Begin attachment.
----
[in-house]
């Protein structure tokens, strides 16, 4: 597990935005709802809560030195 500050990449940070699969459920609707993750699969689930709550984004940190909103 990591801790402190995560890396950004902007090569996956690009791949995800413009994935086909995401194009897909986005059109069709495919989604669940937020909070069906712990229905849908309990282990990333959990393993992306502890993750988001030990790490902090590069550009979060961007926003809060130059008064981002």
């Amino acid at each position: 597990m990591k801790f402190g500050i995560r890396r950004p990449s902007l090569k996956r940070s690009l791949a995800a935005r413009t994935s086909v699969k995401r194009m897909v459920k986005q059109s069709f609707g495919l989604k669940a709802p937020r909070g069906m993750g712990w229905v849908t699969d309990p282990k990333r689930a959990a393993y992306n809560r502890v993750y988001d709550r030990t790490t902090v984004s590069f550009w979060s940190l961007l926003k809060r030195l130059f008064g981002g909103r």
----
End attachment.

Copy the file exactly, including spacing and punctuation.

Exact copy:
[in-house]
């Protein structure tokens, strides 16, 4: 597990935005709802809560030195 500050990449940070699969459920609707993750699969689930709550984004940190909103 990591801790402190995560890396950004902007090569996956690009791949995800413009994935086909995401194009897909986005059109069709495919989604669940937020909070069906712990229905849908309990282990990333959990393993992306502890993750988001030990790490902090590069550009979060961007926003809060130059008064981002």
């Amino acid at each position: 597990m990591k801790f402190g500050i995560r890396r950004p990449s902007l090569k996956r940070s690009l791949a995800a935005r413009t994935s086909v699969k995401r194009m897909v459920k986005q059109s069709f609707g495919l989604k669940a709802p937020r909070g069906m993750g712990w229905v849908t699969d309990p282990k990333r689930a959990a393993y992306n809560r502890v993750y988001d709550r030990t790490t902090v984004s590069f550009w979060s940190l961007l926003k809060r030195l130059f008064g981002g909103r």